What do you do when you’re one of the world’s biggest food companies and you’re looking to explore what happens after your products get chewed and swallowed? Apparently you build a large refrigerator-sized, million dollar model of a human gut, complete with valves, injection ports for enzymes, and a transparent window for visibility, of course.
Nestle, in their quest to create foods that trick your body into feeling even more satisfied after eating than you otherwise would be, has a research and development center that holds this artificial gut, tucked next to the mountains in Lausanne, Switzerland. Here they’re busy studying and trying to commercialize gastrointestinal phenomenon such as the “ileal break,” a peptidal feedback mechanism that both slows transit through the GI system and reduces food intake by triggering feelings of satiation. They hope to release products based on this science within five years.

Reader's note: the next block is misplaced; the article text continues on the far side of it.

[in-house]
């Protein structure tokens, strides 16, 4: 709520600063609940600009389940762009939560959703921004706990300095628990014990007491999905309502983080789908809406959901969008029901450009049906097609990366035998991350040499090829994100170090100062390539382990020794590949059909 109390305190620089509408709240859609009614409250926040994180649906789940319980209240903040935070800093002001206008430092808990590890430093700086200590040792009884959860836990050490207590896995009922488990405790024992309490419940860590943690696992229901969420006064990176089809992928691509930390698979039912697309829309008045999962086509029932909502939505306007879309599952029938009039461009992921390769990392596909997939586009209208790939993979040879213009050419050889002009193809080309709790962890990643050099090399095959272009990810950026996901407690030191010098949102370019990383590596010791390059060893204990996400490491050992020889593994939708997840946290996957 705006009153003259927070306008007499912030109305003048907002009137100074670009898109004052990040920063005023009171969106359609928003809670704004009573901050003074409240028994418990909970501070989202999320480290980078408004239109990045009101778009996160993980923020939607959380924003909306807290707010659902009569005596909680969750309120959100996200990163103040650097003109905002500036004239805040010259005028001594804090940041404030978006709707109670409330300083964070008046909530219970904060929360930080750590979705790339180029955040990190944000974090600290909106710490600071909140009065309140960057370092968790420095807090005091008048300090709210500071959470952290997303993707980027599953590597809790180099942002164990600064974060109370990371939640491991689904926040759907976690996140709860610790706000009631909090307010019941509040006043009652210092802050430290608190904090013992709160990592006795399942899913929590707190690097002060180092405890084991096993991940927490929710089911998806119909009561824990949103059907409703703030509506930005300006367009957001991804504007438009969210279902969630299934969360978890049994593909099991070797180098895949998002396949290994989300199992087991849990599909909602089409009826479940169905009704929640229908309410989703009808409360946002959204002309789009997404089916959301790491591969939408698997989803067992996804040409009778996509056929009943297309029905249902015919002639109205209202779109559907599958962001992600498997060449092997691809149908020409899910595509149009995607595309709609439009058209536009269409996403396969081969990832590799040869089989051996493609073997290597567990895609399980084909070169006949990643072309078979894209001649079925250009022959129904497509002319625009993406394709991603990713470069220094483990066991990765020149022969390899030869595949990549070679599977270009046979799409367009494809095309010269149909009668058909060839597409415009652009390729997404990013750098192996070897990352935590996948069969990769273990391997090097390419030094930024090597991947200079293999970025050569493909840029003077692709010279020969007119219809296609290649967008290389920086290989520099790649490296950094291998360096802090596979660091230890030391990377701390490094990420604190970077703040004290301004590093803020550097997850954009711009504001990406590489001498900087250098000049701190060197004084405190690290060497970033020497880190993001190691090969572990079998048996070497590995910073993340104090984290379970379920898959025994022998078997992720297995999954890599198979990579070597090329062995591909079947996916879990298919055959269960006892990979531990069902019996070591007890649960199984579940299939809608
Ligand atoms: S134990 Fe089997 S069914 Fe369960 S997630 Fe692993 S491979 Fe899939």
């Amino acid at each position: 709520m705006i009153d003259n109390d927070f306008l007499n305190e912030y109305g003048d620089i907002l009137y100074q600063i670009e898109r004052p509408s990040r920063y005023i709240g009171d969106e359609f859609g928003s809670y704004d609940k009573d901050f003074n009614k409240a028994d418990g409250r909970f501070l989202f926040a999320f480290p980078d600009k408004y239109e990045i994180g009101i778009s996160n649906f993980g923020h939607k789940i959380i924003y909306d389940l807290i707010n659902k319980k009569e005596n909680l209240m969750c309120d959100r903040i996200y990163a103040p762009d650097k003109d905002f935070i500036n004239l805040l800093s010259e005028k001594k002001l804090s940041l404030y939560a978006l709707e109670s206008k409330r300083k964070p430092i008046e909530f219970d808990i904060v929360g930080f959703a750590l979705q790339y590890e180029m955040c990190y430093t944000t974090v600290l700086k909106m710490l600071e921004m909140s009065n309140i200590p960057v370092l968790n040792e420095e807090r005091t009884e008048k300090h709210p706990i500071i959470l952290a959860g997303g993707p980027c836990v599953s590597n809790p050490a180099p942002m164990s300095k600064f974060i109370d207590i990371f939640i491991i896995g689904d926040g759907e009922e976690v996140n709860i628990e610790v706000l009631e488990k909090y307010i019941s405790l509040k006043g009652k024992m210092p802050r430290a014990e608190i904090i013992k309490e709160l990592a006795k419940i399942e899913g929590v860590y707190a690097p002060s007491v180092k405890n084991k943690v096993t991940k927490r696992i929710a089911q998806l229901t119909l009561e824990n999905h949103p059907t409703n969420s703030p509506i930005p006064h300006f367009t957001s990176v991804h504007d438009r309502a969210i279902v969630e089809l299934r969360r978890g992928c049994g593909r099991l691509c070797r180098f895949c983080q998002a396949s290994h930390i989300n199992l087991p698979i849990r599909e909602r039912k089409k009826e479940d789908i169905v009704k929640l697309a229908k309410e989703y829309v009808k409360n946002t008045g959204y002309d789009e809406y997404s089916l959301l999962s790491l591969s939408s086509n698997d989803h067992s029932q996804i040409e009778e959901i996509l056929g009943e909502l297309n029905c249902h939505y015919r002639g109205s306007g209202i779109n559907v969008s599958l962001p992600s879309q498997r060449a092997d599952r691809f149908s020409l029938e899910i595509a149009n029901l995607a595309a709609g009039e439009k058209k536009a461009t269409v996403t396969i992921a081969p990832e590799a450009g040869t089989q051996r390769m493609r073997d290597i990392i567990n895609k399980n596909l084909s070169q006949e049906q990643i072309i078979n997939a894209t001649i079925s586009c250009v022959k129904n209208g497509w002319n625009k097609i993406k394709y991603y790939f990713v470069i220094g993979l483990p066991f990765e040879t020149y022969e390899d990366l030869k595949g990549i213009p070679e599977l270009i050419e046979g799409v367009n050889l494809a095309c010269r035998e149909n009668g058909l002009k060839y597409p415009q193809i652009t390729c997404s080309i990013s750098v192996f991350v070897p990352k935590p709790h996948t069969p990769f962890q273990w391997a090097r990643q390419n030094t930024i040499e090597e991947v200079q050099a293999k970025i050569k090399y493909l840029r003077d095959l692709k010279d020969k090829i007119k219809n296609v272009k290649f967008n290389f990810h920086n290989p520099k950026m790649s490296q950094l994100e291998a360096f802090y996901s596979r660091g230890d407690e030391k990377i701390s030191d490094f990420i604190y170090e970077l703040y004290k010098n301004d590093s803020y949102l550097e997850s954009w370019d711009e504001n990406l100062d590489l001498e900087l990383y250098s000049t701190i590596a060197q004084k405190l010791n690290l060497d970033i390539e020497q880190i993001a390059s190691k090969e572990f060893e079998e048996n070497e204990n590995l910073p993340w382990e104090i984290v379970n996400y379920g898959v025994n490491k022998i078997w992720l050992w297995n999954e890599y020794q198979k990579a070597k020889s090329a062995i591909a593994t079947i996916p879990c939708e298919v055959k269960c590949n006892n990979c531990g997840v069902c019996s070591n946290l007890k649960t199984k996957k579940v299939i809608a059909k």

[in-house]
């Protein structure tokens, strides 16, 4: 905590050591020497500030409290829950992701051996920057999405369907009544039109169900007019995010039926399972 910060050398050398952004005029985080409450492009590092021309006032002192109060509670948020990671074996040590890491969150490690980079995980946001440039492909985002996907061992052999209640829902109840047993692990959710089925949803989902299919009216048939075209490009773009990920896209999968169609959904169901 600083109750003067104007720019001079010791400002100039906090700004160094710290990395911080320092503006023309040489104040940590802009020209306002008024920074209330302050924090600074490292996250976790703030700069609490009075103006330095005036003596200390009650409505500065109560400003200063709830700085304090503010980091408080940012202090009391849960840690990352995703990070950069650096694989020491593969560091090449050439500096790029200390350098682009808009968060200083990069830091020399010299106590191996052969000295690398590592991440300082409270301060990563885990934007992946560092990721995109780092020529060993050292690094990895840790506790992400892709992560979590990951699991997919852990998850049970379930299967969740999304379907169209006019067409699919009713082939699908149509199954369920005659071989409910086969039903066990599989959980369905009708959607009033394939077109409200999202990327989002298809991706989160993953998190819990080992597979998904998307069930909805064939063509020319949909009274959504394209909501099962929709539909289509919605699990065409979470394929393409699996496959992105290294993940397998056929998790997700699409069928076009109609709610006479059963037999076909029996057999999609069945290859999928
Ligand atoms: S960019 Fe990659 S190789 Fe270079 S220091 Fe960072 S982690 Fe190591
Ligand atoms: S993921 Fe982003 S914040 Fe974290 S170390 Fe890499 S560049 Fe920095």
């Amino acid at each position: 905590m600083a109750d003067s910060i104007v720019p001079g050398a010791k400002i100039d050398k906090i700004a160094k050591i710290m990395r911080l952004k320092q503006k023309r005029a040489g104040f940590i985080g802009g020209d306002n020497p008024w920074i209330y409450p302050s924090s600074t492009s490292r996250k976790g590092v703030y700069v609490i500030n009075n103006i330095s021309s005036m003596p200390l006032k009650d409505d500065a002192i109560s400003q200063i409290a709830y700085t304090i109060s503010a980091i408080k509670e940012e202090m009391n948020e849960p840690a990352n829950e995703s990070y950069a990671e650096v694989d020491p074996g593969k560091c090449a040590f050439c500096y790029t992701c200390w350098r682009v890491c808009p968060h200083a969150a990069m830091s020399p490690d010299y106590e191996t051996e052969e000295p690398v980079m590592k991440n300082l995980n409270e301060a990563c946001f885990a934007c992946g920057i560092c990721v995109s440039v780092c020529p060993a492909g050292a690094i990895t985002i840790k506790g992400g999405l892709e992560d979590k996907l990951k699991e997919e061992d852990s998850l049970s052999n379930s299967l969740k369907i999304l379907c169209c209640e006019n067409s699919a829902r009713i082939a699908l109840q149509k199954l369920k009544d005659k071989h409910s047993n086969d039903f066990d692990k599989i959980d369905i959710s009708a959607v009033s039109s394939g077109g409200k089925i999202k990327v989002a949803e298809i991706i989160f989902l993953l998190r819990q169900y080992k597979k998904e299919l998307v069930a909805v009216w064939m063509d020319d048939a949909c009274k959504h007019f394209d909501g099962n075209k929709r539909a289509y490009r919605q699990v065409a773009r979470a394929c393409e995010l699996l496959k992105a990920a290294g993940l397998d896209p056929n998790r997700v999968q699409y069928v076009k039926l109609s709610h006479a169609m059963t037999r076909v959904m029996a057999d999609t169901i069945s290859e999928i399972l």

From the Wall Street Journal:
Tracking the movement of food in a person’s gastrointestinal tract isn’t easy. So at a “digestion lab”—part of Nestle’s sprawling research and development center here—scientists use a million-dollar model of the human gut.
The machine is about the size of a large refrigerator. It has several compartments linked by valves, and it is carefully calibrated to the body’s temperature. The entire setup is controlled by a computer. The front is glass, allowing observers to watch as food travels through the system.
On a recent day, the “stomach” section at the top slowly squeezed and churned a salt solution, just like the real thing. The liquefied result then wended its way down the other tubes, representing other sections of the digestive tract. At each stage, tiny valves released the appropriate salt, bile and enzymes, which helped to digest the food.
The question still stands: What comes out the other end?
The Wall Street Journal article: Hungry? Your Stomach Really Does Have a Mind of Its Own…
*This blog post was originally published at Medgadget*